From the Indiana Criminal Justice Institute:
Earlier today, Governor Eric J. Holcomb issued a proclamation declaring April as ‘Distracted Driving Awareness Month’ in Indiana. Now in its 11th year, the national observance is dedicated to raising awareness about the dangers and consequences of distracted driving, as well as reminding motorists about the importance of paying attention to the road.
“There’s only one task we should be focused on when behind the wheel and that’s safe driving – everything else can wait,” Gov. Holcomb said. “By making a commitment to always pay attention to the road, we all work together to save lives.”
Distracted driving is considered any activity that diverts attention away from the task of driving and includes everything from adjusting the stereo to grooming to eating and drinking. Although all forms are considered dangerous, as they increase the risk of crashing, texting continues to be the most pervasive.
On average, people that text and drive take their attention away from the road for five seconds. At 55 miles per hour, that’s the equivalent of driving the full length of a football field blindfolded.
To help curb distracted driving, in 2020, Indiana became the 22nd state in the nation to pass a hands-free device driving law, which prohibits motorists from holding a mobile device, except in emergencies, while their vehicles are moving. Anyone caught violating the law could face a Class C infraction with fines up to $500.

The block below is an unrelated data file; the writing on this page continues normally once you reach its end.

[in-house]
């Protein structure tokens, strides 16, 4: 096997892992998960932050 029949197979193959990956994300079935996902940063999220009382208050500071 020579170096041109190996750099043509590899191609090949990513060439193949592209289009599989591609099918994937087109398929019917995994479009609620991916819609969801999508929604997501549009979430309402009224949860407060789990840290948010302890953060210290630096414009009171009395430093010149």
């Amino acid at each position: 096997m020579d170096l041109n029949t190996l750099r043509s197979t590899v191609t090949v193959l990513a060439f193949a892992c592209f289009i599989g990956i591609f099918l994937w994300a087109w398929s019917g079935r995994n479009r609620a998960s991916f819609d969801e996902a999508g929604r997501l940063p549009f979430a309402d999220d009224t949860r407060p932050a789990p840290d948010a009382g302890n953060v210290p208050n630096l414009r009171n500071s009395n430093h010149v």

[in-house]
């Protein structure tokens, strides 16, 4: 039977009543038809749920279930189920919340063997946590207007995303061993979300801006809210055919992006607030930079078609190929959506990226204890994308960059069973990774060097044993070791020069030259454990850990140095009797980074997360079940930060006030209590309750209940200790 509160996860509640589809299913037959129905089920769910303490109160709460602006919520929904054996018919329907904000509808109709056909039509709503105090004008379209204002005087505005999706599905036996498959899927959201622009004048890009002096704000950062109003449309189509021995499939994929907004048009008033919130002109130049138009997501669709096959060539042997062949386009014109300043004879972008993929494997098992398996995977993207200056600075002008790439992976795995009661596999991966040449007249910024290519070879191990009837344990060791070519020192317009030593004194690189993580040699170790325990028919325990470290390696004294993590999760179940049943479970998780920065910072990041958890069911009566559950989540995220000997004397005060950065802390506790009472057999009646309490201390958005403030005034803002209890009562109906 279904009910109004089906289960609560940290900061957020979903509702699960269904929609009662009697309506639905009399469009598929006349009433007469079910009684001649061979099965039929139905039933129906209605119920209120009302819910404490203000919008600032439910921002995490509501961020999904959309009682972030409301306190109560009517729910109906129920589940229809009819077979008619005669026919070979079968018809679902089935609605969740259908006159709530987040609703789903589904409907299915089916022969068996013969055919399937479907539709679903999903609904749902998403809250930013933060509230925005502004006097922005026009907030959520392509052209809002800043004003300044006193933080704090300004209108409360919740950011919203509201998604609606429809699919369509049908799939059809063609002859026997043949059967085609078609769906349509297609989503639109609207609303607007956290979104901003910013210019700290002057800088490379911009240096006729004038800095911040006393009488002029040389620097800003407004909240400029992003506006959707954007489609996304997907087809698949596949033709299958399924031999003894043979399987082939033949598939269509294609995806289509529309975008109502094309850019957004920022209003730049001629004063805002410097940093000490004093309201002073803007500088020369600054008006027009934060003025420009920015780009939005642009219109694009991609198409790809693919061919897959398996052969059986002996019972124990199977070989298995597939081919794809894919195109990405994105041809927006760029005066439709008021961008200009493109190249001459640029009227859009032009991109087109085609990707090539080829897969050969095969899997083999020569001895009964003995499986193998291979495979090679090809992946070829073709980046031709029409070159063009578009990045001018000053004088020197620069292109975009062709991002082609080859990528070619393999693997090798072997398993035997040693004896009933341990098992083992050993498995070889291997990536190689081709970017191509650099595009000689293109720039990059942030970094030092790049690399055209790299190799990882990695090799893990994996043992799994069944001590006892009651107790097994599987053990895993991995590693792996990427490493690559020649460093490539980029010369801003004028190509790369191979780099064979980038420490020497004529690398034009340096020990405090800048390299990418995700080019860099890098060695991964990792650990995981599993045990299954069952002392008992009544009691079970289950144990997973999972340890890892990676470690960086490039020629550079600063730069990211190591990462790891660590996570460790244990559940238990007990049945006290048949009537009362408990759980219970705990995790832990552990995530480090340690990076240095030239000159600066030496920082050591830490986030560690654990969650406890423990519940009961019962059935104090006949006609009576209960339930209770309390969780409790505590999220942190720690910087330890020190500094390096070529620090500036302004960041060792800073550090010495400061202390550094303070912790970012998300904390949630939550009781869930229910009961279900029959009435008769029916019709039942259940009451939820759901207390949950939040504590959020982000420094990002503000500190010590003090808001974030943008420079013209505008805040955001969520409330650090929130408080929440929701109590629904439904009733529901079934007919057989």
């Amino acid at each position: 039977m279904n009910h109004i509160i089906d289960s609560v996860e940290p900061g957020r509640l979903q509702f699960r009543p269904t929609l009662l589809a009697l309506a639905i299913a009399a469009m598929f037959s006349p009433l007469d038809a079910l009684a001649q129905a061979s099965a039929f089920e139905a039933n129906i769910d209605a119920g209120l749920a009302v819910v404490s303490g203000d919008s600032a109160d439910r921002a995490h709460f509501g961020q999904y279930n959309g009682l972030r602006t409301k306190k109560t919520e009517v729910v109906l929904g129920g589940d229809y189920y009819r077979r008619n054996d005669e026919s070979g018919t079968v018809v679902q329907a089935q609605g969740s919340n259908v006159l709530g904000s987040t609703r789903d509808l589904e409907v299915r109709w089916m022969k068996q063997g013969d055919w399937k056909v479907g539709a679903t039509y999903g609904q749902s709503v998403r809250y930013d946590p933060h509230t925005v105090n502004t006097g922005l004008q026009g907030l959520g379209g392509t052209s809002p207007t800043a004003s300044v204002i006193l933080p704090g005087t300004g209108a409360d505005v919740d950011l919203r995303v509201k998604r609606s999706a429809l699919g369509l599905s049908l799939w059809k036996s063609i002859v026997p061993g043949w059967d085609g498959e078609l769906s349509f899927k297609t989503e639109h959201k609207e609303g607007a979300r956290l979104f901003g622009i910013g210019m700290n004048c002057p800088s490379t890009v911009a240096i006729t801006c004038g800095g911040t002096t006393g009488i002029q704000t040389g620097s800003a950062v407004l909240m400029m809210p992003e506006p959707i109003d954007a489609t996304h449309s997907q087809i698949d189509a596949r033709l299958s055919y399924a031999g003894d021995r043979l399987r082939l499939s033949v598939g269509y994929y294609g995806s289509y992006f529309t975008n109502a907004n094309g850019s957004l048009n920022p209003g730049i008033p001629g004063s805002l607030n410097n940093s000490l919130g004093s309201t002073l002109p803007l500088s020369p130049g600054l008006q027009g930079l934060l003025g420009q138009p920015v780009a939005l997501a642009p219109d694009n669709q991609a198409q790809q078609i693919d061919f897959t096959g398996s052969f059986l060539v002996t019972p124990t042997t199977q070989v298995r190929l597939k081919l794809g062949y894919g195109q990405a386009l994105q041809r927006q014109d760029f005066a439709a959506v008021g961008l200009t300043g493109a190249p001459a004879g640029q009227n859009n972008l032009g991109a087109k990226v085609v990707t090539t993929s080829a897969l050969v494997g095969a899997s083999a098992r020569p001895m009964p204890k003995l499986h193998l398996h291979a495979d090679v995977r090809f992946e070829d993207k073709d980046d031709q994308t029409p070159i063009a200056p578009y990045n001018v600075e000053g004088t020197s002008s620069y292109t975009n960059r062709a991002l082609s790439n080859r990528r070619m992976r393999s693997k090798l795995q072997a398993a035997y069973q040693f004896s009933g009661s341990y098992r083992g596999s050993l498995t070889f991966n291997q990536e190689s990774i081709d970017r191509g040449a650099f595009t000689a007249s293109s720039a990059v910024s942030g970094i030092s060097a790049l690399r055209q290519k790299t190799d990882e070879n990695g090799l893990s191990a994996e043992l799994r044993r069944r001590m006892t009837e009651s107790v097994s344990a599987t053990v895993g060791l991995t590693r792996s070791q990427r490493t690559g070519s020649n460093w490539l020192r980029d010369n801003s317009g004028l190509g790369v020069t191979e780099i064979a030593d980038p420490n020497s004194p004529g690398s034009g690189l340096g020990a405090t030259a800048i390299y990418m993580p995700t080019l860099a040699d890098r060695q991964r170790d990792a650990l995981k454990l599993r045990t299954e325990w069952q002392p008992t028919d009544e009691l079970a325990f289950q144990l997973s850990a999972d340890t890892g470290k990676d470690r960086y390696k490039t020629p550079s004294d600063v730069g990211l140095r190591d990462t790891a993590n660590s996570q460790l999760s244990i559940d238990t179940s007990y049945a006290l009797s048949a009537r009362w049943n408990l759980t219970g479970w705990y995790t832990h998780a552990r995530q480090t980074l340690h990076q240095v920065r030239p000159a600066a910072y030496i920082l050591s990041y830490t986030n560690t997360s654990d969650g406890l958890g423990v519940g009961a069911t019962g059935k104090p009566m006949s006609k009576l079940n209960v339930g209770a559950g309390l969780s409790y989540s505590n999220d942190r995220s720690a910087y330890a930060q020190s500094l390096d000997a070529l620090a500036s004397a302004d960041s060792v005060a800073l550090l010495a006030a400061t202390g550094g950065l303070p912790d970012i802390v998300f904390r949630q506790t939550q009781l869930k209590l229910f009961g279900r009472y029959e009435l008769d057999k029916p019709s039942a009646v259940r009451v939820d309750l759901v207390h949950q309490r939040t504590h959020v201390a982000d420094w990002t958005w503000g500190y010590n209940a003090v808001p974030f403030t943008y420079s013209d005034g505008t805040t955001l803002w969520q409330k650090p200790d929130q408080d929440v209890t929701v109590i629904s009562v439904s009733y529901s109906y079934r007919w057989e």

Since the law went into effect last July, more than 2,918 citations and 7,352 warnings have been issued statewide as of March 31st, according to the Indiana Criminal Justice Institute.
“We’re making progress, but we still have a long way to go,” said Devon McDonald, ICJI Executive Director. “We need more people to understand that distracted driving kills and is something we can all live without. Sending or reading a text isn’t worth causing a crash or taking someone’s life.”
On April 8, Indiana is participating in a nationwide enforcement campaign to discourage texting and driving called Connect 2 Disconnect. For one day, police agencies across the state will be conducting high-visibility patrols to prevent distracted driving crashes while working to educate motorists about the hands-free law.
Connect 2 Disconnect is funded by the National Highway Traffic Safety Administration through the criminal justice institute.
“Distracted driving is such a dangerous task, and one so many people engage in every day on our roadways,” said Doug Carter, Indiana State Police Superintendent. “Law enforcement throughout the state continues to enforce the hands-free law and provide education to the motoring public, but we need everyone’s help to change this dangerous driving behavior. Lives literally depend on it.”